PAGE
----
Dashing from one wall of the house to another, I press myself flat and check all the window shades. They’re all down, no cracks visible. I stand totally still, craning to hear any outside noises. All clear. I look at the dogs and threaten them with zero on-the-sly food scraps if they spill the beans.

Finally, when all is secure, I kick off my shoes and stretch out on the bed. Ahhh. Nap time.

Ten minutes in, the phone rings. I jolt to a sitting position, clear my throat and grab the phone.

“Hello?” I say, immediately alert and putting on my best I-was-just-in-the-middle-of-cleaning-the-toilet voice. “Yes, I can talk, but only for a minute. It’s a busy, busy day.”

“Your voice sounds a little gruff,” the caller says. “Did I interrupt a nap?”

“A nap?” I say. “No, not a nap. Never a nap. Napping,” I say, clearing my throat, “is for wimps.”

After I get off the phone, I catch my wide-eyed “busted” look in the mirror. What was that all about?

The truth is, I used to feel guilty when I rested. I was embarrassed to admit that my body can’t keep up with my tasks or that my brain gets fuzzy after three hours of writing or, even worse, that I’m not the superwoman I think I should be. I didn’t want people to think of me as a nap taker. I’m a go-getter, a hard worker, a woman on the fast track!

I remember the first time I spoke with a friend about my rest issues. I was surprised to hear she felt the same way. Hesitantly, I asked a few others. Same thing. Rest and shame went hand in hand. I wasn’t alone!

I decided to search out the truth and get rid of my rest-robbing shame. I dove into God’s Word, talked to godly friends and even confessed my nap taking to others, hoping such a confession would clear the guilty air.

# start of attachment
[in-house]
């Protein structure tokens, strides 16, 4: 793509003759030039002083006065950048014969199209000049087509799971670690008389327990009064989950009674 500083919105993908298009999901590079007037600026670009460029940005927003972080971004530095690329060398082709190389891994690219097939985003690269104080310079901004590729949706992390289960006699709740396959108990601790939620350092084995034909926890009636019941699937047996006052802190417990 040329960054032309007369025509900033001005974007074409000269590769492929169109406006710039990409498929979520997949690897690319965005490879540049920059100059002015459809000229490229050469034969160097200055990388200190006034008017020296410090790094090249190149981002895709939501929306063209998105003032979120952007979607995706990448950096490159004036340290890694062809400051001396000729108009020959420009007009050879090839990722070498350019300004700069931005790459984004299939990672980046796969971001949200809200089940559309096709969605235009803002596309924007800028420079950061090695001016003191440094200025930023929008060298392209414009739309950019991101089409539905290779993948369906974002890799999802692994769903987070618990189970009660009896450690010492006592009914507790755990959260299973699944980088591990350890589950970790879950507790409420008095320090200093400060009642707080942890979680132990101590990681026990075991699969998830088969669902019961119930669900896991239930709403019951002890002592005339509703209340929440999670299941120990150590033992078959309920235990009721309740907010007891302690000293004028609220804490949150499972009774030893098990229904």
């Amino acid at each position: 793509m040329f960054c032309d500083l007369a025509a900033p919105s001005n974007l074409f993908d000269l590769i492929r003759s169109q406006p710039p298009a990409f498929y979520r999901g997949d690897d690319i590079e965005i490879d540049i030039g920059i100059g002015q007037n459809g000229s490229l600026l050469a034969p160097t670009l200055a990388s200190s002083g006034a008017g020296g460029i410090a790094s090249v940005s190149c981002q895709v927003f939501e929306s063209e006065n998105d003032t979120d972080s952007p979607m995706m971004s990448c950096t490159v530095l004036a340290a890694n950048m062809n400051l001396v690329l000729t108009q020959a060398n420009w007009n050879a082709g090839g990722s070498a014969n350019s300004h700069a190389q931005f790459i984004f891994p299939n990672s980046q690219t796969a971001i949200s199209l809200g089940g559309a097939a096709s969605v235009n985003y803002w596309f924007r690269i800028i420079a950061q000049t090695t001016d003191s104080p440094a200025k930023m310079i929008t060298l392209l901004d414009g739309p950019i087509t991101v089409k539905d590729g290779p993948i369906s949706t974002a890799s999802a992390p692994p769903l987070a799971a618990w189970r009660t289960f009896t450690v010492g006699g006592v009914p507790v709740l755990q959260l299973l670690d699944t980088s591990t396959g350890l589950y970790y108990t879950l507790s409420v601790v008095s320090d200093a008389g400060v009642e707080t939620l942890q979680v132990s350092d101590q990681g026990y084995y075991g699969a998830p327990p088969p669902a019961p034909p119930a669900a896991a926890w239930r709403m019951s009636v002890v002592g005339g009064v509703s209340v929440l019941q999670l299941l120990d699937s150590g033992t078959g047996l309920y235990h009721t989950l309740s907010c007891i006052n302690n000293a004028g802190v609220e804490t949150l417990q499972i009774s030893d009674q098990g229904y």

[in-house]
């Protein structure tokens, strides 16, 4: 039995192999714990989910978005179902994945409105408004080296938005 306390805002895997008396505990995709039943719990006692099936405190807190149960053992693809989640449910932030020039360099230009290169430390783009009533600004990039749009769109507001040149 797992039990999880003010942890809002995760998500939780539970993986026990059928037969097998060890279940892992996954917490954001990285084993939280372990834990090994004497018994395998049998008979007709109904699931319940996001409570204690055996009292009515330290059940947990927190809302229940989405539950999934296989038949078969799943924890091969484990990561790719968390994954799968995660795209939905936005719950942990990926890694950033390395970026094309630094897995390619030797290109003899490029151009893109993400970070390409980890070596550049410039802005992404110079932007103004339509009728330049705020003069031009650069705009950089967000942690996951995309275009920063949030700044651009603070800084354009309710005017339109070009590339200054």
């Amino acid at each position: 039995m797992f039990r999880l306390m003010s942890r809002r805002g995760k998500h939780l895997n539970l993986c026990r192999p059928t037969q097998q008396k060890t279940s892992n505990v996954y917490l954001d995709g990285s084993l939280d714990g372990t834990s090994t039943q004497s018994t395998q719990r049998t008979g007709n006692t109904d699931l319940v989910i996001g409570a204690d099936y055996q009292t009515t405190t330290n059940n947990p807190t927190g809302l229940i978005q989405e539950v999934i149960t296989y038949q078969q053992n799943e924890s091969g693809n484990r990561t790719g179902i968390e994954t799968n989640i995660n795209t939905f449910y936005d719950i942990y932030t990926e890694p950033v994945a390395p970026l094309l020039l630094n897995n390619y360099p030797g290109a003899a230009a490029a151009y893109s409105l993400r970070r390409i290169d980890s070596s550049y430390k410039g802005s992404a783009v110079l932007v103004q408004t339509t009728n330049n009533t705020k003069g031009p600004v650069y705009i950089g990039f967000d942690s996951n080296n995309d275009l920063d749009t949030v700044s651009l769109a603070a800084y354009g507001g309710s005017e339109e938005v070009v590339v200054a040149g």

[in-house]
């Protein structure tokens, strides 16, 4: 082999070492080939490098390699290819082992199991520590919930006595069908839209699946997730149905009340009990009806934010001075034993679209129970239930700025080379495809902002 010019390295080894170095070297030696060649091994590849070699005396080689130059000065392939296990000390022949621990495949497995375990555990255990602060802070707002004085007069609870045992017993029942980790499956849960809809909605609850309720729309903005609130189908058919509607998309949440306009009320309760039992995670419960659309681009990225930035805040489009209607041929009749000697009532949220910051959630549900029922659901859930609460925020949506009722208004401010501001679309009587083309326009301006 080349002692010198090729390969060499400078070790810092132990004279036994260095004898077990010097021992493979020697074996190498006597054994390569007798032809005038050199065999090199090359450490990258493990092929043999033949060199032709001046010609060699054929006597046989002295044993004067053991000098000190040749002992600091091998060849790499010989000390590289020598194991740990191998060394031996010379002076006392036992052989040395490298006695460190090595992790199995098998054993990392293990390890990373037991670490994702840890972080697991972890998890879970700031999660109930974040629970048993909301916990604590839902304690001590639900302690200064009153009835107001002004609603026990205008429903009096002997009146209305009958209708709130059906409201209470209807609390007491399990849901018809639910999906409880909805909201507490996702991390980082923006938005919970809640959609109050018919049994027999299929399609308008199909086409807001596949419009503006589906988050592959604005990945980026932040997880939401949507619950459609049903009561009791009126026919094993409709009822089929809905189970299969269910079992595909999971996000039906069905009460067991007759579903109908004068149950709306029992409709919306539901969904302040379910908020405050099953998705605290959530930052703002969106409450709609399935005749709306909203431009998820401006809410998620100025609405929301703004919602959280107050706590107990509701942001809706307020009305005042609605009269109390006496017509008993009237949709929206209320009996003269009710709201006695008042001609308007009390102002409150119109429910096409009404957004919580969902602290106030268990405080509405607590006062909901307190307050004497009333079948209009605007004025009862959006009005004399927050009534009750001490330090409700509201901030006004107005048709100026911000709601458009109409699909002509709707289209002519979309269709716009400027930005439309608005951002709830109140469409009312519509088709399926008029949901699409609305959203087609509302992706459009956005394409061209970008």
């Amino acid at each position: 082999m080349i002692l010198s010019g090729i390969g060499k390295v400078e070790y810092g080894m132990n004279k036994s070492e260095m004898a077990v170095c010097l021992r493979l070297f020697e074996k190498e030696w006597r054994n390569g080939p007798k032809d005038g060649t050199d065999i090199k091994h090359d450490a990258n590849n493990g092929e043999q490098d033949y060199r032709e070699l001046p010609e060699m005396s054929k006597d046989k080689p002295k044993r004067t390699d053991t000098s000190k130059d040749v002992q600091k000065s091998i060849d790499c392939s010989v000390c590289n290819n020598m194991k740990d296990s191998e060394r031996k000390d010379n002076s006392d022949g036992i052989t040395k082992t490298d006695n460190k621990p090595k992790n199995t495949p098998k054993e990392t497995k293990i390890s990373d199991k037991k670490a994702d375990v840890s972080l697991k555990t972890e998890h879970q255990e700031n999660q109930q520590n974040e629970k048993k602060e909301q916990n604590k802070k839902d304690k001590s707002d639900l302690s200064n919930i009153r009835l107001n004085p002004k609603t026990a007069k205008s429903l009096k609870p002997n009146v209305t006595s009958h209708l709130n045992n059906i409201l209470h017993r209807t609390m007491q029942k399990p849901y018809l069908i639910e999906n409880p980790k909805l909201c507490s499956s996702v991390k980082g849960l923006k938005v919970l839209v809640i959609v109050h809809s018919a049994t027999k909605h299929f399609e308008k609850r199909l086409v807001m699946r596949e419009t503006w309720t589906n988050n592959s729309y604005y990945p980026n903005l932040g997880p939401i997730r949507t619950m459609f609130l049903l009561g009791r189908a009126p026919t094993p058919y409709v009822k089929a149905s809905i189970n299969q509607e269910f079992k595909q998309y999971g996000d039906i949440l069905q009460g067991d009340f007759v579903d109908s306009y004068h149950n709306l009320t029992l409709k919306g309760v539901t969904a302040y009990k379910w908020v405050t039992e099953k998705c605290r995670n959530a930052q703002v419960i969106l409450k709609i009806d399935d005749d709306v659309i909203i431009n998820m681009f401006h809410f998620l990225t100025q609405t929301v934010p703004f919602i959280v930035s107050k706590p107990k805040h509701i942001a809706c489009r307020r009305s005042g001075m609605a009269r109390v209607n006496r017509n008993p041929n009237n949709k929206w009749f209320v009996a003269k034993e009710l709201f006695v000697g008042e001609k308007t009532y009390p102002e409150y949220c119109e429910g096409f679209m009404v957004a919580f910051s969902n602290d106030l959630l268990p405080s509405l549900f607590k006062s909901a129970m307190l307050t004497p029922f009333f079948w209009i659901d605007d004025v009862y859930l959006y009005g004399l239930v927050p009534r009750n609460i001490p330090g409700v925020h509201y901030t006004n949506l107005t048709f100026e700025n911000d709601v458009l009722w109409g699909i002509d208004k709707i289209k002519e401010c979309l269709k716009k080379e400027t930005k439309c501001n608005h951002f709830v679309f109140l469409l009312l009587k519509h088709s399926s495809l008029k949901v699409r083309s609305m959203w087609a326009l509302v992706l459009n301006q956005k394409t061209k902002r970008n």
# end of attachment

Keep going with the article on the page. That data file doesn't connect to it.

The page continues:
Aside from a few odd looks at my weepy confessions, people were willing to share what they’d learned. God’s Word is full of encouragement to rest. In Exodus 20:8-11, God stipulates to the Israelites that no work be done on the Sabbath because “he rested on the seventh day.” He even required that rest be given to the soil, knowing it would yield a better crop the following year (Exodus 23:10). And in Matthew 11:28, Jesus promises that the weary and burdened will find rest when they come to Him.

What a relief! So I took it one step further. What did rest actually look like, beyond stealing a few minutes each day to close my eyes? I polled a few people who seem to be productive but also good at resting. They gave me some tips I want to pass on to you.

Rest daily

A short siesta or time to lounge after morning labour (or right when you get home from work) might refresh you for the tasks ahead. But try this: Take the nap in gratitude. Instead of sleeping under the cover of secrecy, wrapped in shame, thank God for a healthy body that allowed you to work hard that day. Thank Him for the moment of rest.

Rest weekly

Why do so many of us still feel bad for taking one day of rest out of the week? Here’s the best way to look at it: God took a day of rest, and He saw fit to include it as one of the Ten Commandments. We desperately need a day off each week; it’s not noble or smart to avoid it. Take it. Enjoy it.

Rest yearly

Take a holiday once a year. Try not to pack it full of activities from start to finish. Lounge around with your loved ones. Kick up your feet, and tell stories or recount good memories. Slow-paced as those moments may be, they will be the memories you cling to in the chaotic seasons.

Here’s a final crazy idea: Stop what you’re doing, toss aside shame and take a nap right now. Don’t worry about covering the windows or bribing the dogs. Take the phone off the hook; kick off your shoes and thank God for His rest in the midst of a busy day.

Elsa Kok Colopy

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